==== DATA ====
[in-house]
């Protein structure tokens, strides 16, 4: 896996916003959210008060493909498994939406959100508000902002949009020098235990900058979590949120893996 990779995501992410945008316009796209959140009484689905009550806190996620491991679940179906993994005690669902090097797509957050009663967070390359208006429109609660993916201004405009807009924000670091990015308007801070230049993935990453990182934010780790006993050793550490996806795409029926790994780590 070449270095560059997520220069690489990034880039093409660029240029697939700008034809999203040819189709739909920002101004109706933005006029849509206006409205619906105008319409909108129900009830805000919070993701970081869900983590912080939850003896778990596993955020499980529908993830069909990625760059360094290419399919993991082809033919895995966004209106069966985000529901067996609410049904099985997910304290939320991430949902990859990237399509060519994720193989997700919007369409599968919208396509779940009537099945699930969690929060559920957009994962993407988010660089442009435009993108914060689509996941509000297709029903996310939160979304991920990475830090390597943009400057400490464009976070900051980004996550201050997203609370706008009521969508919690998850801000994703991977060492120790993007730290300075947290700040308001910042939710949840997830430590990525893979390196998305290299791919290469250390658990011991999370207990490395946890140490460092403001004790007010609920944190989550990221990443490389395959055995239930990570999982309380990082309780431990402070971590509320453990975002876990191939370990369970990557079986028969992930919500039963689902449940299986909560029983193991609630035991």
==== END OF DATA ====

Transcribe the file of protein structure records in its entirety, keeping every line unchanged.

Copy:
[in-house]
């Protein structure tokens, strides 16, 4: 896996916003959210008060493909498994939406959100508000902002949009020098235990900058979590949120893996 990779995501992410945008316009796209959140009484689905009550806190996620491991679940179906993994005690669902090097797509957050009663967070390359208006429109609660993916201004405009807009924000670091990015308007801070230049993935990453990182934010780790006993050793550490996806795409029926790994780590 070449270095560059997520220069690489990034880039093409660029240029697939700008034809999203040819189709739909920002101004109706933005006029849509206006409205619906105008319409909108129900009830805000919070993701970081869900983590912080939850003896778990596993955020499980529908993830069909990625760059360094290419399919993991082809033919895995966004209106069966985000529901067996609410049904099985997910304290939320991430949902990859990237399509060519994720193989997700919007369409599968919208396509779940009537099945699930969690929060559920957009994962993407988010660089442009435009993108914060689509996941509000297709029903996310939160979304991920990475830090390597943009400057400490464009976070900051980004996550201050997203609370706008009521969508919690998850801000994703991977060492120790993007730290300075947290700040308001910042939710949840997830430590990525893979390196998305290299791919290469250390658990011991999370207990490395946890140490460092403001004790007010609920944190989550990221990443490389395959055995239930990570999982309380990082309780431990402070971590509320453990975002876990191939370990369970990557079986028969992930919500039963689902449940299986909560029983193991609630035991």